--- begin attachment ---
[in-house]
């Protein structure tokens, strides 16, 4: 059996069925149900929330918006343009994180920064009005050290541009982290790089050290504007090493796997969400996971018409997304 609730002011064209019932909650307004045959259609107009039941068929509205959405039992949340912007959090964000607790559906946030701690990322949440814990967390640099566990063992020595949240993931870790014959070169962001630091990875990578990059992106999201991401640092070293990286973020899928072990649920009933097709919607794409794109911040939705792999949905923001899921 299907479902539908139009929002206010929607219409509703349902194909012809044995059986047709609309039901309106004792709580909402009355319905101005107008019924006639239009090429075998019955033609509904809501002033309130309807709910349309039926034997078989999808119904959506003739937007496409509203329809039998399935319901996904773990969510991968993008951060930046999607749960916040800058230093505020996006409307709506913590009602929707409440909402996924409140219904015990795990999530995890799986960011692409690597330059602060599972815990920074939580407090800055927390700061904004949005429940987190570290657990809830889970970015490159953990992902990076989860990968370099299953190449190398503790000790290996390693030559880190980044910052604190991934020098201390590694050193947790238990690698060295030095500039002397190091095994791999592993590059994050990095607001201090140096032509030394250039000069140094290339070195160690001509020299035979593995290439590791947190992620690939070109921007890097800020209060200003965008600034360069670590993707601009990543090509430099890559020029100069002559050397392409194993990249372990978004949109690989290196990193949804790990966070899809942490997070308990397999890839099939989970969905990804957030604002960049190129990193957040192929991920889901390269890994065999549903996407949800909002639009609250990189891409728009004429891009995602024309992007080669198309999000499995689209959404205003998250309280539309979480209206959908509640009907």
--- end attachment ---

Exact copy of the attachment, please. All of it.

[in-house]
């Protein structure tokens, strides 16, 4: 059996069925149900929330918006343009994180920064009005050290541009982290790089050290504007090493796997969400996971018409997304 609730002011064209019932909650307004045959259609107009039941068929509205959405039992949340912007959090964000607790559906946030701690990322949440814990967390640099566990063992020595949240993931870790014959070169962001630091990875990578990059992106999201991401640092070293990286973020899928072990649920009933097709919607794409794109911040939705792999949905923001899921 299907479902539908139009929002206010929607219409509703349902194909012809044995059986047709609309039901309106004792709580909402009355319905101005107008019924006639239009090429075998019955033609509904809501002033309130309807709910349309039926034997078989999808119904959506003739937007496409509203329809039998399935319901996904773990969510991968993008951060930046999607749960916040800058230093505020996006409307709506913590009602929707409440909402996924409140219904015990795990999530995890799986960011692409690597330059602060599972815990920074939580407090800055927390700061904004949005429940987190570290657990809830889970970015490159953990992902990076989860990968370099299953190449190398503790000790290996390693030559880190980044910052604190991934020098201390590694050193947790238990690698060295030095500039002397190091095994791999592993590059994050990095607001201090140096032509030394250039000069140094290339070195160690001509020299035979593995290439590791947190992620690939070109921007890097800020209060200003965008600034360069670590993707601009990543090509430099890559020029100069002559050397392409194993990249372990978004949109690989290196990193949804790990966070899809942490997070308990397999890839099939989970969905990804957030604002960049190129990193957040192929991920889901390269890994065999549903996407949800909002639009609250990189891409728009004429891009995602024309992007080669198309999000499995689209959404205003998250309280539309979480209206959908509640009907």